When you’re trying to stick to a budget, meal planning is the golden ticket. This 7-day meal plan and shopping list boasts delicious recipes with cheap, easy-to-find ingredients. Enjoy less stress this week with the time and money you’ll save following this helpful plan.
Budget tip: Studies show that eating seafood twice a week can reduce your risk of heart disease. So make seafood a part of your diet. We always swing by the fish counter to look for specials. Also keep in mind that your best bet may be to buy frozen fish. It's often less expensive, and you can defrost it when you're ready to use it so you know it's fresh.
Get the Recipe: Louisiana Catfish with Okra & Corn »
Budget tip: You can enjoy pork chops, a steak dinner or a lean leg of lamb for less than a takeout meal if you're savvy. At EatingWell, we always keep serving sizes to a healthy 3 ounces of cooked meat—which makes for healthier and more affordable meals.
Get the Recipe: Pork Chops au Poivre »
Budget tip: Going meatless a few times a week is good for your health (you'll be eating less saturated fat), good for your wallet (meat is often the most expensive food on the plate) and good for the environment. You can eat vegetarian and still be satisfied, by including ingredients like rice, eggs, beans and tofu.
Get the Recipe: Cheese-&-Spinach-Stuffed Portobellos »
Budget tip: Poultry often goes on sale, so when it does, stock up and keep it in your freezer. Also, learn to cook whole chickens, thighs and drumsticks—not just boneless, skinless chicken breast, which tends to be more expensive.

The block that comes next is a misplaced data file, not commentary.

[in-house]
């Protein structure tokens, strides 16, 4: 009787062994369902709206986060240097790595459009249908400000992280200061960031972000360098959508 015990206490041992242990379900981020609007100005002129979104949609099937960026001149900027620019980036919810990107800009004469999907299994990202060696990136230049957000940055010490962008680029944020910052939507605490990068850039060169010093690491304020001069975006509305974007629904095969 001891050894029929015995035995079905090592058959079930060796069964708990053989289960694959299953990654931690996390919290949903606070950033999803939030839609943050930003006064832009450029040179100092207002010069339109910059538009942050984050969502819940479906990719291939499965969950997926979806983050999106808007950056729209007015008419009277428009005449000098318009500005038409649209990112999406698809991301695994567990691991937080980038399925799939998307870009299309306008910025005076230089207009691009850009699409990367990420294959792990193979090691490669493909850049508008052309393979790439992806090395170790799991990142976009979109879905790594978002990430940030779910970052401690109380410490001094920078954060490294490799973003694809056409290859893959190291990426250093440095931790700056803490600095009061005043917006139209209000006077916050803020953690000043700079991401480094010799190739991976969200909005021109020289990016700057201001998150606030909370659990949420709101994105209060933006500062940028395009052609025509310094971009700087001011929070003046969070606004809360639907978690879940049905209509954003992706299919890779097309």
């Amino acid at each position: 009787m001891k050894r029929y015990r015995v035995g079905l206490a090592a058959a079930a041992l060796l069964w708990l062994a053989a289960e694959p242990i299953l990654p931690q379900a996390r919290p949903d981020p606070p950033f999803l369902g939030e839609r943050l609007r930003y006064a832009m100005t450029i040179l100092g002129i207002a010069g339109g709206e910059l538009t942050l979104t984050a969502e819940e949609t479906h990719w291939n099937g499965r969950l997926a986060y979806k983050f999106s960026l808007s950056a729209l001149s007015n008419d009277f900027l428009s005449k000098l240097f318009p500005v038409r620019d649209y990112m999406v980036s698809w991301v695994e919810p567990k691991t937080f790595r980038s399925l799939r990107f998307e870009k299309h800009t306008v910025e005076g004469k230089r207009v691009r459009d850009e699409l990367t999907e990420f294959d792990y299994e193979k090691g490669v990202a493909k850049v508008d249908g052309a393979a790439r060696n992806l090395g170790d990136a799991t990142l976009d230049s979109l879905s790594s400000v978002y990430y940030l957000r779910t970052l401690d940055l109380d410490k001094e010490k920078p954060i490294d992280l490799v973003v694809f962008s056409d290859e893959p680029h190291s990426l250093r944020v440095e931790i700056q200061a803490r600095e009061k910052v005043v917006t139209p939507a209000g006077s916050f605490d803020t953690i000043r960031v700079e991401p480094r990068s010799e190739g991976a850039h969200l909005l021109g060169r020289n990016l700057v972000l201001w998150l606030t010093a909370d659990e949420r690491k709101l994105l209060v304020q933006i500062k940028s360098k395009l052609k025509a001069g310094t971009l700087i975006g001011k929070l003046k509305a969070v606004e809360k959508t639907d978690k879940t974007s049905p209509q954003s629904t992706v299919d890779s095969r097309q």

Get the Recipe: Sweet-&-Sour Chicken Drumsticks »
Budget tip: Stir-frying with plenty of vegetables and just a little bit of meat is an obvious choice when you want to make a quick and healthy dinner. It's also very forgiving, so if you have a little extra onion or half a leftover zucchini you want to use up, just throw it in your stir-fry.
Get the Recipe: Beef & Cabbage Stir-Fry with Peanut Sauce »
Budget tip: Doctors recommend eating fish or seafood twice a week, especially fish rich in omega-3s, such as salmon and tuna. If you're looking to save money, try budget-friendly canned tuna and canned wild salmon as well as sustainably fished or farmed shrimp, tilapia, catfish and trout.
Get the Recipe: Salmon Rösti »
Budget tip: At about 50¢ or less for a 1/2-cup serving of canned beans, you just can't go wrong. They're packed with fiber and protein. We always keep cans in the cupboard and whip them out to toss with salads, pasta, stir-fries, in soups or for an easy dip. Dried beans are even less expensive than canned. Cook a big batch then freeze extras for when you're ready to use them in a recipe.
Get the Recipe: Black Bean Croquettes with Fresh Salsa »